Now the diecast is just as horrible-------bent body, wrong roof and all.

Who knows........after I get done with that '59 Chevy, I MIGHT take on the monumental task of making a CORRECT '58 Belvedere/Fury. ;)

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I've heard the SnapFast Slammer '58 Plymouth's body proportions actually aren't all that bad (compared to this one). Any truth to that? Might be a bit easier on the wallet to kitbash that body with this kit if you want a better looking model and don't quite feel like ponying up for a JoHan or Modelhaus body.

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Chuck the slammer really isn't bad for what it is. Granted, the body has been stretched and modded. It is nowhere near stock but, It looks a whole lot closer to it's intended subject matter than the stock kit was. And at least the trim line is straight. I don't know what happened to mine but, here is one I found online. Apparently, this guy didn't like the kit's three point wheels though.

Edited by Skydime

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Here's some comparison pics:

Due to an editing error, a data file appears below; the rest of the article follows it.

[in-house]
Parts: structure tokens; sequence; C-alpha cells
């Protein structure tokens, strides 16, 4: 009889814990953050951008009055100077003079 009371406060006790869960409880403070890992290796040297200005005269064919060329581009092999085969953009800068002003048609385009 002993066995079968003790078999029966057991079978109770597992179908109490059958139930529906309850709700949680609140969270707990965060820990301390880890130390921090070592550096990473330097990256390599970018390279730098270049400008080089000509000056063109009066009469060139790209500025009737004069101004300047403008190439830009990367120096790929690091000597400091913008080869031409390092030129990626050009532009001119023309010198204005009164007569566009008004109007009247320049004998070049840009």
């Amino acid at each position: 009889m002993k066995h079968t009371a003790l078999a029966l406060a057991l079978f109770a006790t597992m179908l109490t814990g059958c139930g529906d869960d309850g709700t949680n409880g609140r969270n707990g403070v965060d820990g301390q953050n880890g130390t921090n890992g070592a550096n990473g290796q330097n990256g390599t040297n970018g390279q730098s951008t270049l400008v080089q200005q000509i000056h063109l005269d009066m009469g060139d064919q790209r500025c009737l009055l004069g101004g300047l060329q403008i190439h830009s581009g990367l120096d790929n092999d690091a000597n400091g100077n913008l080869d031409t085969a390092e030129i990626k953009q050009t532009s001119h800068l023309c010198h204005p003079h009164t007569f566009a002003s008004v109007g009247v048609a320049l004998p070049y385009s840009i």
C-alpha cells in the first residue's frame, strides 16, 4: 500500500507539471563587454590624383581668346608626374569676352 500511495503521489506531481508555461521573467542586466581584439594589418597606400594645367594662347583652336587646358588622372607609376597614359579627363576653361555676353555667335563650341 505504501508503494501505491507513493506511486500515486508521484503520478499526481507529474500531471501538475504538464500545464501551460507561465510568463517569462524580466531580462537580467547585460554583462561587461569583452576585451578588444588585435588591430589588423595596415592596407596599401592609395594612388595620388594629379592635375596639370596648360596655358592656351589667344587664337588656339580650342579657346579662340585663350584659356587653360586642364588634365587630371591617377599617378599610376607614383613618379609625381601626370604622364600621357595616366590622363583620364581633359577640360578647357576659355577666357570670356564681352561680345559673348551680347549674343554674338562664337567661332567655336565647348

AMT could at least mold the slammer body in white and package it with the glue kit to allow us the option to combine if they won't retool the glue kit body ;)

IMG_9530.jpgIMG_9529.jpgIMG_9528.jpgIMG_9525.jpgIMG_9527.jpgIMG_9524.jpg

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I cut and straightened the body. Didn’t fix the roof.

AMTPlymouthbody04.jpg

AMTPlymouthbody05.jpg

AMTPlymouthbody06.jpg

AMTPlymouthbody07.jpg

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That Autumn Red is a tough one, Jacen. I know Ford currently has a color called Autumn Red, and it is metallic, but the shade is all wrong- Ford's Autumn Red is more of a burgundy or maroon color. In fact, most of the Autumn Red paint chips I've seen are way too dark, except for the non-metallic one used by IH in the '80's, which is a bit brighter but might work if you can get some.

Most of the 1:1 Christine clones seem to use Plymouth's 1958 Toreador Red, which was available from the factory on the Belvedere, and was not metallic. I never could find a specific brand or name for the red used on the movie cars- I'm guessing they just grabbed the first off-the-shelf bright red paint the set designer's gopher picked up. All I found was information along the lines of 'the cars were painted red'... no mention of brand name, etc. And since all but a handful of the cars used in the movie were actually Belvederes (not Furies) it is possible a few were in fact painted in the factory Toreador Red.

Oddly, though, the signed trunklid in your picture does look like it is a metallic red. The cars in the movie and most of the clones don't appear to have a metallic finish. Huh...

I suppose it would be like a General Lee or an Enterprise model... use whatever shade of red looks right to you, naysayers be damned. :rolleyes: Personally, I'd go for something that resembles '58 Toreador Red.